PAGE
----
Public Comment

Letters to the Editor

Friday August 04, 2006


Editors, Daily Planet: 

If somebody doesn’t come up with $125 by Aug. 7, I’m out of the mayor’s race.  

I wasn’t running to be mayor, of course, but as a candidate I’d be able to get some ideas out to people. 

On July 25 I found out I had two days to get 150 signatures to the city clerk’s office, or pay $1 by Aug. 7 for each signature I didn’t get.  

Nobody told me about this. They posted it on their bulletin board June 2, and it was, they said, my responsibility to know about it. 

But they hadn’t told me that either. 

So I’m 125 signatures, or $125, now, short. 

I’ve had some pretty good ideas in the past. I thought up and organized the North Berkeley Plan, the Intercollective Network, the Berkeley Farmers’ Market, the original Berkeley Food Conspiracy. 

I ran John Denton’s campaign for re-election to the City Council, and was the author of three successful administrative complaints, on behalf of the poor, proving the City of Berkeley was out of compliance with Federal Community Service regulations.  

I found the Ecology Center a new home when it lost their lease and went defunct, and over three million copies of the community newsletters that I founded and edited have been distributed free to the people of Berkeley. 

There’s more, but that should give you the idea. I have a few more ideas for our city, that I think are pretty good too, but if I’m not a candidate, well, who cares? 

I can’t afford the $125 fee. 

Who else can I ask? 

You can call me at 355-4873. 

Richard Berkeley  




Editors, Daily Planet: 

So Latinos are taking jobs from Americans! Do they come on horses with rifles, and say gimmie your jobs? Do they sneak into town at night, mug you, and say I want your job. No, the newly arrived immigrants do back-breaking work in the fields, kitchens and factories that Americans won’t touch. 

The next time intolerant white folk, Republicans and anti-immigrant forces say Mexicans are taking our jobs tell them their prejudice is showing and to take their bigotry and shove it. 

Ron Lowe 

Grass Valley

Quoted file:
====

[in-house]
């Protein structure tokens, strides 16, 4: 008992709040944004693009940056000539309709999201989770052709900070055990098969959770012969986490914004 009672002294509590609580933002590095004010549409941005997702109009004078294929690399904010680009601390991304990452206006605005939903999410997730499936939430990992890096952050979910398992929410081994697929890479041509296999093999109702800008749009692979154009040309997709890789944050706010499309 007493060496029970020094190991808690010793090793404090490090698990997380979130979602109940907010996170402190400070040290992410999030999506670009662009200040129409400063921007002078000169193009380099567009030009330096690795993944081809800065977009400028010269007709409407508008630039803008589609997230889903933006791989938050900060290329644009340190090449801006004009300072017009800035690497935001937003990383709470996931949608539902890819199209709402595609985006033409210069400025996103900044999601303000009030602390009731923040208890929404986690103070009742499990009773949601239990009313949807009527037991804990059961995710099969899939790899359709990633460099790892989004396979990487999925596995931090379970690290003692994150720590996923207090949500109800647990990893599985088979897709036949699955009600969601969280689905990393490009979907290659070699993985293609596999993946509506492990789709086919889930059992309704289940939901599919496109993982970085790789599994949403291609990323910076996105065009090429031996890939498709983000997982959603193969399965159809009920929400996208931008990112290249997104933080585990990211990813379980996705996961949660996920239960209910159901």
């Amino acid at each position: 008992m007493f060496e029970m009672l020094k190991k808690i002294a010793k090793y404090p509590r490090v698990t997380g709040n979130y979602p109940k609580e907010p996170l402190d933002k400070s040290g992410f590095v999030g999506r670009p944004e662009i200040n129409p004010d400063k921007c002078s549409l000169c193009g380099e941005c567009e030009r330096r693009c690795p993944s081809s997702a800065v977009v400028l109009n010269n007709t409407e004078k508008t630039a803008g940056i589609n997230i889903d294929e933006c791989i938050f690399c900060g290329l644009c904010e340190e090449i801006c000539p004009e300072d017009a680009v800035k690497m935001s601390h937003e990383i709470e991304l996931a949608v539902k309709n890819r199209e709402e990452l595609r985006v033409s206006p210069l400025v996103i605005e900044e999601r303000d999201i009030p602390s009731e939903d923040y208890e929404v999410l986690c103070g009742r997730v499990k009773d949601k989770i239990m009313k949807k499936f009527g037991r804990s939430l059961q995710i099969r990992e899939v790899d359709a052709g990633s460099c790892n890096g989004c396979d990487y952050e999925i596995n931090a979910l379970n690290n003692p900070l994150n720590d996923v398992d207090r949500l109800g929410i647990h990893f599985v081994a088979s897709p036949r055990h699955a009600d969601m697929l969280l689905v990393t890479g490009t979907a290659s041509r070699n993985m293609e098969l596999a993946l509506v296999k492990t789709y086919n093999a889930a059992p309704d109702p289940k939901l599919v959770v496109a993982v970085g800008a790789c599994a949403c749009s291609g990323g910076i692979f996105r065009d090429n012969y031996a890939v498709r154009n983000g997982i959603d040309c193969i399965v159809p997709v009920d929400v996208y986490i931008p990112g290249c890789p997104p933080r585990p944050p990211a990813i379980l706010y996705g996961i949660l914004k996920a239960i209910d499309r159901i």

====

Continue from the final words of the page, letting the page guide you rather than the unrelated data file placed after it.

Editors, Daily Planet: 

From the day I heard that a secret deal had been struck between the city and the university I have been concerned that Berkeley gave away too much in its haste to settle its LRDP suit. Berkeley signed away its ability to collect additional fees from UC if the recently decided lawsuit (City of Marina vs. Board of Trustees of the CSU, S117816) came down in Berkeley’s favor.  

Based on Monday’s state Supreme Court decision, it seems that my concern was more than just academic. According to the settlement Berkeley’s city government signed, we will have to bide our time for another 14 years before we will be able to negotiate for any money from UC. 

It was interesting to see that Assistant City Attorney Zack Cowan who filed a brief in the city’s behalf in the original suit, filed another brief opposing the citizen’s suit seeking to overturn the settlement and to reopen negotiations. What a waste of city money. 

Vincent Casalaina 




Editors, Daily Planet: 

Now that all but a handful of us have made it through climate change, I am reminded that about 20 years ago I interviewed a handful of local ecology editors on the subject of global warming. Two answers were memorable. 

One was that “the best and hardest working people trying to save the planet say it can’t be done.” The other was that “we can plant trees until kingdom come, the planet can not last past 2050.”